Choosing the right tools for your woodworking project could mean the difference between a project with clean cuts and sharp edges, and one that looks like you hacked at it with a bread knife. Not all saw blades are of equally high quality, so here are some easy-to-remember tips and tricks to help you choose the right blades for your upcoming projects.
What Type of Saw Do You Have?
First, what saws do you have? Do you use hand saws, or power saws or some combination of the two? There are 26 different types of saws, each with a different kind of blade and a different application. In this article, we’re going to focus on power saws.
Bandsaws, for example — either stationary or portable — use a thin saw blade, while jigsaws use a short, fine-toothed blade for cutting curves, and miter and circular saws use different types of circular blades. It’s essential to know what kind of saw you have because, with many of these, the blades are not interchangeable. You’ll look pretty silly trying to fit a miter saw blade on a bandsaw.
What Are You Cutting?
The next thing you need to consider is the material you’re cutting. If you’re seeking sawblades for woodworking, that will primarily be wood — but you still need to consider the different species of wood you might be working with and choose the right blade for each.
For wood, you have three tooth design possibilities — cross-cut, rip-cut and combination — that can appear on any of your saw blades. Cross-cut blades will cut across the grain of the wood, while rip-cut ones will rip along the grain. Combination blades do both.
What Size Blade Do You Need?
Next, what size blade do you need? The owner’s manual for your saw will likely tell you what size blades it can accommodate. If you’re buying off-market blades, make sure the arbor hole — or the hole at the center of the blade — is of the correct size to keep it from wobbling so it will cut smoothly. Arbor holes vary in size, depending on the circumference of the blade. Three-inch blades will have a quarter-inch arbor, while large blades between 12 and 16 inches will have a one-inch arbor.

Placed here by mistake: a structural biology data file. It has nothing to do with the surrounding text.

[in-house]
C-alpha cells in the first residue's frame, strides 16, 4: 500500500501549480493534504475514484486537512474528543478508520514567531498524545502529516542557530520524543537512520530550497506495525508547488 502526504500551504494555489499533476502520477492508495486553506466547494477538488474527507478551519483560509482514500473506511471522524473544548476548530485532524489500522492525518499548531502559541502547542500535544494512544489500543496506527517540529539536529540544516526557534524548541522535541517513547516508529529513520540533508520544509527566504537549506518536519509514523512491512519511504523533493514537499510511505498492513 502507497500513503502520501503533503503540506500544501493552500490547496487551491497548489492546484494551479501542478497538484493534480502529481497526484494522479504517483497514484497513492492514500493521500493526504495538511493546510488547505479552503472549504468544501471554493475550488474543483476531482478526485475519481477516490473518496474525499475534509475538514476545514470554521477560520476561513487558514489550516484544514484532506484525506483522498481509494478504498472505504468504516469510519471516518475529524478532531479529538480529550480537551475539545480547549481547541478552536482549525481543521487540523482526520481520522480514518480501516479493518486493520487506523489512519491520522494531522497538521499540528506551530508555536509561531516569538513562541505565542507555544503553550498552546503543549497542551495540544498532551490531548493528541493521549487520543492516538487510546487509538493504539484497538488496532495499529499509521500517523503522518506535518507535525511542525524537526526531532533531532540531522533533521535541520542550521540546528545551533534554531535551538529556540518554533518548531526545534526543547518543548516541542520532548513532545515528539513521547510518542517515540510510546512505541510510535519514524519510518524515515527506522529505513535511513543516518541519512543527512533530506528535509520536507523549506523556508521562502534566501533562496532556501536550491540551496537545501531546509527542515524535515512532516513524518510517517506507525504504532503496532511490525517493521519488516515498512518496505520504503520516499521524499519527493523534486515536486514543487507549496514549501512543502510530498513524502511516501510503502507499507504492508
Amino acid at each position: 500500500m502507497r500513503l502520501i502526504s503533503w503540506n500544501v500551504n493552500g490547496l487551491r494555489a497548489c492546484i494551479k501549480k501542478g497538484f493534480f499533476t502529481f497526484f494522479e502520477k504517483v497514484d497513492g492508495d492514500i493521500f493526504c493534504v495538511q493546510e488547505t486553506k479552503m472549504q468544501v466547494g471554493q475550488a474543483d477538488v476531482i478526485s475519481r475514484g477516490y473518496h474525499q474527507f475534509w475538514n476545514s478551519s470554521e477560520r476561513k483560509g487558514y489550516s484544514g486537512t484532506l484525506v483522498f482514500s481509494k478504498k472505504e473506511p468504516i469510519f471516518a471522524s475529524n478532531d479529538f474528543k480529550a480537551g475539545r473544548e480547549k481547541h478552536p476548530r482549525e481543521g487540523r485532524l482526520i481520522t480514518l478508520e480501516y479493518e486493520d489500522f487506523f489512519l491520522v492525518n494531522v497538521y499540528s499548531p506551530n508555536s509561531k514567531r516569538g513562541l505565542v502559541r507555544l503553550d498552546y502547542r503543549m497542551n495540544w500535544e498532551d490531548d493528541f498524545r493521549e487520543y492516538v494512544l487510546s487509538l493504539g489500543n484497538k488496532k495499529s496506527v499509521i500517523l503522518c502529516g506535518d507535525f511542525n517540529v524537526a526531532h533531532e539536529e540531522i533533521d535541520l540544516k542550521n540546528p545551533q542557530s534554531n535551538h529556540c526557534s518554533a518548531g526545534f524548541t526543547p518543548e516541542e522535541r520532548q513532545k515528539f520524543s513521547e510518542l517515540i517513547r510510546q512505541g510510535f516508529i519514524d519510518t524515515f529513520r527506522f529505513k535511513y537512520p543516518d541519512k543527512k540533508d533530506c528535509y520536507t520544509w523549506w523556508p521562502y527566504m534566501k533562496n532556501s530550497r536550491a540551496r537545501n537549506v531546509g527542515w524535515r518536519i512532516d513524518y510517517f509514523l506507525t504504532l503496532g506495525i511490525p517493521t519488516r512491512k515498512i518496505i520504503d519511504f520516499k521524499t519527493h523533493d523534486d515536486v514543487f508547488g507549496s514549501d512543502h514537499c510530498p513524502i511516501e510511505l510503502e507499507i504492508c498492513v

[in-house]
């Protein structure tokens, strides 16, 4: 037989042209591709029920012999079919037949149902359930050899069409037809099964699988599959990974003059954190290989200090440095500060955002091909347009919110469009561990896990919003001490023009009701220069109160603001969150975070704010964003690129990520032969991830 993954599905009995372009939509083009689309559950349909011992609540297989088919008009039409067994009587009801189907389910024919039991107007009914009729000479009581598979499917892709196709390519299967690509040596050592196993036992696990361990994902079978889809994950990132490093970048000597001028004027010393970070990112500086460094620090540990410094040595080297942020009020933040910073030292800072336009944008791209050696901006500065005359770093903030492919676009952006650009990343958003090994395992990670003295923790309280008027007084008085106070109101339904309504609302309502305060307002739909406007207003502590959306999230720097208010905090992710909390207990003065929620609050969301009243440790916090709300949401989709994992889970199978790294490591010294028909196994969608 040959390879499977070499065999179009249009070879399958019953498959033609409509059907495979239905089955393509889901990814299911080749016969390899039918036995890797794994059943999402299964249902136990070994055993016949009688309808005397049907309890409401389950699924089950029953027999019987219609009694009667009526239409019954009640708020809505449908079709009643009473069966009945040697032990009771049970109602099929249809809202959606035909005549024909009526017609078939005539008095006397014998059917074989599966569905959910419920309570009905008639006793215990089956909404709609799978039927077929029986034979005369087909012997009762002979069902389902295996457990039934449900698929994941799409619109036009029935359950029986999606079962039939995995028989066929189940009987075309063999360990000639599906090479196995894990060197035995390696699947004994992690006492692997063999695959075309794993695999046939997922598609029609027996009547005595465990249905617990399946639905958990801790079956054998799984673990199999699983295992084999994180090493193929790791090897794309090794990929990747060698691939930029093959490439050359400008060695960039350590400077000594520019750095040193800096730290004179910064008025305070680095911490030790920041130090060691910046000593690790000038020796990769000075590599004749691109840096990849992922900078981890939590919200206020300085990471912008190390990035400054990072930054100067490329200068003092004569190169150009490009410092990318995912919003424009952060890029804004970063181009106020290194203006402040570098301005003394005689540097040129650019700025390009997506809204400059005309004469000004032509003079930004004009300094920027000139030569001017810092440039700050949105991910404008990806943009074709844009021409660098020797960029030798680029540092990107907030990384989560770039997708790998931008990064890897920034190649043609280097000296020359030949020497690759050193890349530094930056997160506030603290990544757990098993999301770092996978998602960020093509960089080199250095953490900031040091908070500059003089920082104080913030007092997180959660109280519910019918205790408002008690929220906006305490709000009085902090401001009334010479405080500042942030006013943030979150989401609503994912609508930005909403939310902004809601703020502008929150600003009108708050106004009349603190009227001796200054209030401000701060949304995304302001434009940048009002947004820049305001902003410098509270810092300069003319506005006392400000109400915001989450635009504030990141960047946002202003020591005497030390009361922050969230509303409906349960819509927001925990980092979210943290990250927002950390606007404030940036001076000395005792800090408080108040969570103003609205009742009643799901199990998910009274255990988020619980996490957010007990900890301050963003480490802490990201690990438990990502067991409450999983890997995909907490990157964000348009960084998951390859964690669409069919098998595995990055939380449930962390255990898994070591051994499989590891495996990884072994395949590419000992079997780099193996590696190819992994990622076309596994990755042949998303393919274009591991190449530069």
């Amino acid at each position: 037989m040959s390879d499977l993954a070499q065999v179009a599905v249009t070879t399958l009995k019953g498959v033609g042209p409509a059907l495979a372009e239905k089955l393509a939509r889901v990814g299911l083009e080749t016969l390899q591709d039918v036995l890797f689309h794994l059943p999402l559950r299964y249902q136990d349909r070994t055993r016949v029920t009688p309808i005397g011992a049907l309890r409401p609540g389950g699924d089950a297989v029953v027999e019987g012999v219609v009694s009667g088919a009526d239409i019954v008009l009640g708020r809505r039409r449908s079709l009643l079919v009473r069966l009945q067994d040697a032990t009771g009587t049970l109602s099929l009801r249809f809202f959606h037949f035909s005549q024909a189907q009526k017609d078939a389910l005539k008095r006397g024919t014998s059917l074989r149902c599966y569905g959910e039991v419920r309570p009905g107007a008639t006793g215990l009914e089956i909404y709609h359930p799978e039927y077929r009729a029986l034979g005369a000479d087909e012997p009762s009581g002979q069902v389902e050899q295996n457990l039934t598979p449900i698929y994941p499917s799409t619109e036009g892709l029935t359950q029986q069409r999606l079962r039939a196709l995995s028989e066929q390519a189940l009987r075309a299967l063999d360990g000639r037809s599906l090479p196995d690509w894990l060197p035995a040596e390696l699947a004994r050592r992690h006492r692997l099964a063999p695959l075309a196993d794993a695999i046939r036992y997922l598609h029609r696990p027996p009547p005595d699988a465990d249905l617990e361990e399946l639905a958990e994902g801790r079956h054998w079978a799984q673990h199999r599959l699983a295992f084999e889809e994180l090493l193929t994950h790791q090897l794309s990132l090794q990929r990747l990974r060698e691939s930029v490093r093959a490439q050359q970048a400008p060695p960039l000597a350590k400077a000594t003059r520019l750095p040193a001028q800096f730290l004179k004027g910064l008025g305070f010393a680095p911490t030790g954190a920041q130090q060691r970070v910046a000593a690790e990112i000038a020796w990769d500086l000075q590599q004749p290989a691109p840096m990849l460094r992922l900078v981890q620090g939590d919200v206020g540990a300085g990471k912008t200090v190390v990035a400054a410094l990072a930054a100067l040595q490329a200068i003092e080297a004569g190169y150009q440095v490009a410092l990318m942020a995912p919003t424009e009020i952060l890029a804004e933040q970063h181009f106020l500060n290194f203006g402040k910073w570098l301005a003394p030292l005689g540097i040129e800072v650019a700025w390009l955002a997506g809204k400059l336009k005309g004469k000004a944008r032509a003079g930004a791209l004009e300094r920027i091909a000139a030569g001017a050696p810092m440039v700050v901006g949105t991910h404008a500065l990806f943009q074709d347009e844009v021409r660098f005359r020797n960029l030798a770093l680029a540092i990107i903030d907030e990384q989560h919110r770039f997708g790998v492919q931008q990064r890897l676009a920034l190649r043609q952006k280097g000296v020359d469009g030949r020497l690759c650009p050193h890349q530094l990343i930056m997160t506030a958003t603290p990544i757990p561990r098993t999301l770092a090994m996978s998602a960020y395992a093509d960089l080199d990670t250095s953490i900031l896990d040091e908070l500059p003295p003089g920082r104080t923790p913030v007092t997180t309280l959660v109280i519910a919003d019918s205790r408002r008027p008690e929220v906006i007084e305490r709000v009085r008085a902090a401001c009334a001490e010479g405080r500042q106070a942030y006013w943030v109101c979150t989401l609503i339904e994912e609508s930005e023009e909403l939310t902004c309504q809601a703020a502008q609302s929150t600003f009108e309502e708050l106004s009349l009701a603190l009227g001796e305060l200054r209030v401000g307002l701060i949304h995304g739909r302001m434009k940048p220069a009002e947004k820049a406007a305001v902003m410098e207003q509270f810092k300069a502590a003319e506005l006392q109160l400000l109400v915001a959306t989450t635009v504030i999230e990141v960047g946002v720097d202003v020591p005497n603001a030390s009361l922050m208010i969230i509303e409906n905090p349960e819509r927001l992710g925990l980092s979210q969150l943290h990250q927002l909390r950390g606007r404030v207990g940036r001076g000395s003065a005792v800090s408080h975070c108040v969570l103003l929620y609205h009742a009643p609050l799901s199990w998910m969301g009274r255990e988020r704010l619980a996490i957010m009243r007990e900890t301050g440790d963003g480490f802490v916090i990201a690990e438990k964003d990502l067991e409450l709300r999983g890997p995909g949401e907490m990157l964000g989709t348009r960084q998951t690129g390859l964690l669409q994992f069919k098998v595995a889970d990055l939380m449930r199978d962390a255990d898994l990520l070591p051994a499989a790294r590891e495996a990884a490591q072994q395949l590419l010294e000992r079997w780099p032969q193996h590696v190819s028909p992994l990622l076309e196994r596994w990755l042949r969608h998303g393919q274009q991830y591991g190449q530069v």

What Are Teeth and Gullets on Saw Blades?
You’re probably already familiar with saw blade teeth, but what on Earth is a saw blade gullet? The number of teeth on your blade determines how fine your cut is — the more teeth you have, the smoother the cut. Cross-cut blades tend to have more teeth and are designed to make smoother cuts, while rip-cut blades are designed to tear out as much material as possible as quickly as possible.
The gullet refers to the space between each tooth. The larger the gullet, the more material the teeth can remove with each pass. The tooth configuration and gullet size you choose will depend on what you’re trying to create. If you’re only making quick, rough cuts that you plan to polish and refine as part of the finished piece, you don’t need a fine-cut saw. On the other side of the coin, if you’re trying to do detailed scrollwork or cut delicate angles, you’ll want a saw with more teeth and a smaller gullet.
Choosing the Right Saw Blades
Take your time when you’re choosing saw blades. You might be surprised how much of a difference it will make.
Scott Huntington is a writer from central Pennsylvania. He enjoys working on his home and garden with his wife and 2 kids. Follow him on Twitter @SMHuntington